Books of the region: war, fossils, slaves

March 23, 1997|By James H. Bready | James H. Bready,SPECIAL TO THE SUN

Whose order was it, for the third platoon of Company C to attack? Just before first light, in October 1944 in eastern France, who sent those young GIs up a slope against Germans known to be dug in, well-armed and waiting? An infantry attack, on foot, with no air strike, no tanks, not even an artillery barrage? While the operation planners (the book gives names) waited, safely in the rear, as enemy machine guns, mortars, grenades and finally snipers methodically slaughtered the Americans?

This awkward question comes from Robert Kotlowitz, one of three survivors, in his memoir, "Before Their Time" (Knopf, 195 pages, $22). Kotlowitz wondered about it then, as he lay there unmoving, a whole day, before rescue; and afterward, when military histories pussyfooted. By now, he expects no answer, what with only a minority of World War II's combatants still alive. Kotlowitz, from Baltimore's Garrison Boulevard (his father was cantor at Beth Tfiloh), Johns Hopkins and Peabody Conservatory, is thankful to have lived.

He and his wife, Billie, moved to New York, and he has had a career in public television. Baltimore scenes light up his four novels. But "Before Their Time," vivid, powerful, is his best book yet.

As one whose GI time oddly paralleled Kotlowitz's, minus the combat, minus the danger, may I say: yeah, that's how it was.


What daily life was like in prehistory, paleoanthropologists deduce from excavated tools and bone. Writers such as Jean Auel reconstruct it, too, adding plot and character (dialogue is risky; better, for the Rift Valley, modulated sounds).

Joan Dahr Lambert of Guilford gives the genre a new lift in her novel, "Circles of Stone" (Pocket Books, 406 pages, $23). Using three separated time-and-place frames - the Africa of homo habilis, the Red Sea of homo erectus, the Pyrenees of homo sapiens - Lambert projects three heroines, each named Zena, and a theme of female leadership. The three stories also have in common the spiritual presence of a Mother Goddess.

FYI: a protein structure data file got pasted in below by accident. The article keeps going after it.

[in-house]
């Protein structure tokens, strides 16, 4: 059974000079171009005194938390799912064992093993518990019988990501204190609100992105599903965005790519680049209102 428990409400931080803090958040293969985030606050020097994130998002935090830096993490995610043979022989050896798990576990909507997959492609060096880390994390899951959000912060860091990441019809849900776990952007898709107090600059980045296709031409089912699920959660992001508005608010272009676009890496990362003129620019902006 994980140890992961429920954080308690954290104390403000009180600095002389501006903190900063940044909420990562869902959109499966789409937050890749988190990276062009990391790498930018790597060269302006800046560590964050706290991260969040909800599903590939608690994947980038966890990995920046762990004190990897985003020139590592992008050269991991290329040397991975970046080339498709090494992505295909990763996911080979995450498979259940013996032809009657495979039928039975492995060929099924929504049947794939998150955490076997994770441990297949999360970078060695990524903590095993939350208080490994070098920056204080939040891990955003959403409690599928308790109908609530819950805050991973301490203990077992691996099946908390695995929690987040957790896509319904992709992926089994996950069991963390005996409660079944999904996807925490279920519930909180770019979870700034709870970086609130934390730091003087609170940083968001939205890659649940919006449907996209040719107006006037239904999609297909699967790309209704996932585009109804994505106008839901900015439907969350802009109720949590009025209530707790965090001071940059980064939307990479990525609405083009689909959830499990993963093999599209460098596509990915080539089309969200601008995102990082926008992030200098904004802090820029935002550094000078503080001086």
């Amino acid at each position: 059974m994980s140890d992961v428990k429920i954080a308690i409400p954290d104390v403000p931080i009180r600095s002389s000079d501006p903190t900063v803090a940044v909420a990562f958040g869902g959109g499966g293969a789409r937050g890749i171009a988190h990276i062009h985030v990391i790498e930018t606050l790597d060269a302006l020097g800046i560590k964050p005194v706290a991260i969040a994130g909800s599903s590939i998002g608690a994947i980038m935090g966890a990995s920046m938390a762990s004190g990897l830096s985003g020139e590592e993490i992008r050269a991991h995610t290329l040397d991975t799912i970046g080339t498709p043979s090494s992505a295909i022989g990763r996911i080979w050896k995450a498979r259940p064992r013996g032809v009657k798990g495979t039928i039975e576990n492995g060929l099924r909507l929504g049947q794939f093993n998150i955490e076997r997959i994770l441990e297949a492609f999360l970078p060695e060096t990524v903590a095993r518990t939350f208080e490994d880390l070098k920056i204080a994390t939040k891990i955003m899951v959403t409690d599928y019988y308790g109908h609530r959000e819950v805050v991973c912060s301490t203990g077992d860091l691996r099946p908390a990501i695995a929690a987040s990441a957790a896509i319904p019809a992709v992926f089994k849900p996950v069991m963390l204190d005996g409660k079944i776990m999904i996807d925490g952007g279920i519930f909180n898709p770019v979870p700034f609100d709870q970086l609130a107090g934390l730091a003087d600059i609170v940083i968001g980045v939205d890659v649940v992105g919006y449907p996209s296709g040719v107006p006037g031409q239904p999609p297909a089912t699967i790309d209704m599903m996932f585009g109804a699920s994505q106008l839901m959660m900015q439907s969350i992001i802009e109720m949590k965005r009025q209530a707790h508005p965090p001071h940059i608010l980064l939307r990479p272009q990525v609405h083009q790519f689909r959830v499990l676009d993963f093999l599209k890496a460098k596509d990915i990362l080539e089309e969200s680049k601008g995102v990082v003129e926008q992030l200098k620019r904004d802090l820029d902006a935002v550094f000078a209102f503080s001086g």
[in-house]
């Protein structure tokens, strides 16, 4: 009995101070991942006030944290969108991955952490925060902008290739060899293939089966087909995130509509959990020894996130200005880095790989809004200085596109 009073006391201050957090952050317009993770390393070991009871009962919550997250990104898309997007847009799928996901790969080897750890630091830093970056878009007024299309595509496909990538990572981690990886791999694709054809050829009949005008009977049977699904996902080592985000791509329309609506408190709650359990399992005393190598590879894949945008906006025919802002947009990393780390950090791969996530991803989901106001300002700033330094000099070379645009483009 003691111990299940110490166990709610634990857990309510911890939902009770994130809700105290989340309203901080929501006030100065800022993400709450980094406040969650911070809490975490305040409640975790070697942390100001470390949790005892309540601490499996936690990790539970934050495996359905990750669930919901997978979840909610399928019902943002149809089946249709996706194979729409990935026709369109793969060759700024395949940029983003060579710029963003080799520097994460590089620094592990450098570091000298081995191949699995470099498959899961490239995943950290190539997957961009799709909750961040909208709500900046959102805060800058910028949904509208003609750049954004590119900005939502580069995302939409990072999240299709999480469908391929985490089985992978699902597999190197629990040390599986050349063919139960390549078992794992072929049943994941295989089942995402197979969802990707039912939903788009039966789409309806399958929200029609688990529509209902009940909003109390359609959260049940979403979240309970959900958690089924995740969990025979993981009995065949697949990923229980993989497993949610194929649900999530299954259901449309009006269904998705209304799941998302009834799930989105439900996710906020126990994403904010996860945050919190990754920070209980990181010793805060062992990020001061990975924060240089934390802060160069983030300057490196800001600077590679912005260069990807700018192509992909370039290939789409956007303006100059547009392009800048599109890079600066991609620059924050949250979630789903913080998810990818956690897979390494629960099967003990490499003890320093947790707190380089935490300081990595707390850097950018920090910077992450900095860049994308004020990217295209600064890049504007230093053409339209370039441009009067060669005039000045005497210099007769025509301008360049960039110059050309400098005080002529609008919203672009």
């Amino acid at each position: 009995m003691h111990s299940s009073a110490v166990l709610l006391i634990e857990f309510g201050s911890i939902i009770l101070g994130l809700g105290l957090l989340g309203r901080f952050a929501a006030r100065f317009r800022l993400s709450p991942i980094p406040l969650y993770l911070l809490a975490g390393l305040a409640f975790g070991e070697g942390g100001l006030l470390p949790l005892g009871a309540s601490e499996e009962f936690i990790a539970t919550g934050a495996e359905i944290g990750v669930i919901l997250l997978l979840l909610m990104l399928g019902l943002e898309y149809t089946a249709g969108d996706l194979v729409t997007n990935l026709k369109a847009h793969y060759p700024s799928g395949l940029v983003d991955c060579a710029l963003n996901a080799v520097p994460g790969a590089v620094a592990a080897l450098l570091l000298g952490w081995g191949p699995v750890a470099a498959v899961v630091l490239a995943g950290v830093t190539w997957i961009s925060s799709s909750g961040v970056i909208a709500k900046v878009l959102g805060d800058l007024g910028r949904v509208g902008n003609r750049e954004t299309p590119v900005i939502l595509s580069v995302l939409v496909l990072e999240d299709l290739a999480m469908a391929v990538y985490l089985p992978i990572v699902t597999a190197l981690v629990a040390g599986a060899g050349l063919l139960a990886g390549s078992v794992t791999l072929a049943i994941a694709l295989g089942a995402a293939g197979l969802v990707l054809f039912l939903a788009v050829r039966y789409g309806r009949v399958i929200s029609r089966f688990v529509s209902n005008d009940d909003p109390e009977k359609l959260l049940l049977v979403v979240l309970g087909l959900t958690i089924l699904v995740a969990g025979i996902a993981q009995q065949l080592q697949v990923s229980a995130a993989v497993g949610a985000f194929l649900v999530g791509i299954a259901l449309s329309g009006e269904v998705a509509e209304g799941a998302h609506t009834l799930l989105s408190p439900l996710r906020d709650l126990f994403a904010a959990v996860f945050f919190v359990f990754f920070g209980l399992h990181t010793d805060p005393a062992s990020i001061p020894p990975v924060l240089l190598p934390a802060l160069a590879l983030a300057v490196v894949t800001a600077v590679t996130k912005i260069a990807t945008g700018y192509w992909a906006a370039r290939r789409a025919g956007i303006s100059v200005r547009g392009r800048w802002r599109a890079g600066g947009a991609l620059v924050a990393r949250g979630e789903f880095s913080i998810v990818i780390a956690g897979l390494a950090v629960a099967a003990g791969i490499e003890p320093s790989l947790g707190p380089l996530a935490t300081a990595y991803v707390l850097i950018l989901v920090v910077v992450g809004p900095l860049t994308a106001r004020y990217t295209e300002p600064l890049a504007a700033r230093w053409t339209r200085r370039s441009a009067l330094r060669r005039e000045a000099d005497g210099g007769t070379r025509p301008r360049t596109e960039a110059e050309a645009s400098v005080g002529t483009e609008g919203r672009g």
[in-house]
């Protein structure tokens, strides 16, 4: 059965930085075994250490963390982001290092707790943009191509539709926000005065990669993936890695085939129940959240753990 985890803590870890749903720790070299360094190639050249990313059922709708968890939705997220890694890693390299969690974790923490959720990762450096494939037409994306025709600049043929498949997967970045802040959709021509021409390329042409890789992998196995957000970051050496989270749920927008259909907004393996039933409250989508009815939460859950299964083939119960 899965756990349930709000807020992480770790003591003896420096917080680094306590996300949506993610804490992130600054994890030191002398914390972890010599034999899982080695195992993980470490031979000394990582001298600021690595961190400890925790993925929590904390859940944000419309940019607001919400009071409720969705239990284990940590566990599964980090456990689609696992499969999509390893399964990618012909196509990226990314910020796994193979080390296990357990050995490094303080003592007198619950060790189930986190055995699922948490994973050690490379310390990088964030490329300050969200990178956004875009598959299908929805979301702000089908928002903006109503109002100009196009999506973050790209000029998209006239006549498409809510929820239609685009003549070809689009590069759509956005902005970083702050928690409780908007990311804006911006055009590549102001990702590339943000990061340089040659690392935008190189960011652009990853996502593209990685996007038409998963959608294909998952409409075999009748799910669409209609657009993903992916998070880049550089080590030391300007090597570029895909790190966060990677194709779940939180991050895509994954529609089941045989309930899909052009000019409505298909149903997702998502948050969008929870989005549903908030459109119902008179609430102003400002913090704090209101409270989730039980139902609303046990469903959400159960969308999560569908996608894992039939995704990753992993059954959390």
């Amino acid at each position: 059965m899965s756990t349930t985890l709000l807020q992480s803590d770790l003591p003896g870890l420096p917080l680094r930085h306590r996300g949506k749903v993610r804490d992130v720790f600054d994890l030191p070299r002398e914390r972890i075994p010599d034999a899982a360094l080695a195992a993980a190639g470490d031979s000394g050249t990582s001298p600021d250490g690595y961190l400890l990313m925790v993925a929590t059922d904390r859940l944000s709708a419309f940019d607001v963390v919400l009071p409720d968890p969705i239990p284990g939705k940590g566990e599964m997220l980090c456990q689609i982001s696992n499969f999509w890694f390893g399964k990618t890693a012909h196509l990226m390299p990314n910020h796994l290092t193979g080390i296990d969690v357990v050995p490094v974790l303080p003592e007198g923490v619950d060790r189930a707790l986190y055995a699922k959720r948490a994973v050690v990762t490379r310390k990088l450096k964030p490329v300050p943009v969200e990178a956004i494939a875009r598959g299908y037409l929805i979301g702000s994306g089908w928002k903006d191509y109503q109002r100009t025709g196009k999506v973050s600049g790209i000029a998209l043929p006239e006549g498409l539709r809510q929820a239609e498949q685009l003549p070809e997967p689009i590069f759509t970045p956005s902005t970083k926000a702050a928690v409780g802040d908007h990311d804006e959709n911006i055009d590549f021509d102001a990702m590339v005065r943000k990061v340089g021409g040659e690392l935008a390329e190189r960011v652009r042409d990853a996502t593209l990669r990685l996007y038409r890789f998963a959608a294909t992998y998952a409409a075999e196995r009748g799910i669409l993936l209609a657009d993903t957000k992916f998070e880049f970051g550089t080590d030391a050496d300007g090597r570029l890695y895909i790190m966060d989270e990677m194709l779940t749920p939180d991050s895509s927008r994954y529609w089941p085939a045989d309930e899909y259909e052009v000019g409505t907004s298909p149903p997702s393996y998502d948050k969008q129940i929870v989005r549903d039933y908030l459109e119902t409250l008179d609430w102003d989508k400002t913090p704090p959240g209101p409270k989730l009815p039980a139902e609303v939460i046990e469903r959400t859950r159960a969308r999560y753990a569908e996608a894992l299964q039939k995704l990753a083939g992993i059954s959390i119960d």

Lambert (at work on a sequel) will have a great many readers.


At last, spring! One sure sign thereof is, a new novel out from Barbara Mertz of Frederick -"The Dancing Floor" (HarperCollins, 326 pages, $23). Under which pseudonym, Barbara Michaels or Elizabeth Peters? It was the former's turn.

We are off to a country house in Lancashire. An American wants to see its ancient garden. Butsting in through a thorn labyrinth, she runs into strange owners, witchcraft and more. And the suspense builds . . .


By the 1850s, Baltimore was home to more freed slaves than any other city in the Union. Later generations boast of this, even though slave pens, bounty hunters and rent-a-slave agents openly flourished here.

But life wasn't that rosy, as T. Stephen Whitman makes clear in his penetrating study, "The Price of Freedom: Slavery and Manumission in Baltimore and Early National Maryland" (University of Kentucky Press, 232 pages, $35.95). Whitman, a Mount St. Mary's College faculty member, dug deep into the records: he finds owners promising eventual freedom as a way to persuade slaves not to escape but to work harder. The person finally freed was simply replaced by a younger, stronger slave.

When the amended Constitution shut off that supply of cheap artisans and laborers, racism remained. Baltimore businessmen largely ignored freedmen, instead hiring low-pay immigrants as they poured in from Europe. Whitman's findings are an addition to historical record.


Baltimore's high point in world history may have gone by 183 years ago, with repulse of the only all-out ground-and-water assault upon it so far. "The Star-Spangled Banner," and all that. Smith, Armistead, Stricker; Cockburn, Cochrane, Ross. Fort McHenry and North Point. Baltimoreans take their War of 1812 seriously, especially as preserved in the works of William M. Marine, Neil H. Swanson, Francis F. Beirne, Walter Lord. And Francis S. Key.

Sobering, therefore, to be reminded that "The War of 1812 gets little attention in American History"; that "the major actions of the war occurred along the Canadian border." Who says this? Joseph A. Whitehorne, a retired Army historian and, unlike the above, no Marylander.

What Whitehorne offers now in his book, "The Battle for Baltimore, 1814" (Nautical & Aviation Publishing, 262 pages, $29.95), are insight, detachment, command of sources and close detail. (Ancestor-seekers will rejoice in a bibliography telling which documents are in which archive, but fume at a skimpy index). "Battle," which also covers the two preceding years of Chesapeake-action buildup, uncovers no startling new theory or fact. Simply, credibly, here is what led up to the battle for Baltimore, and here is what then happened.

James H. Bready writes a monthly book column for The Sun. He previously worked as a reporter, editorial writer and book editor for the Evening Sun.

Pub Date: 3/23/97

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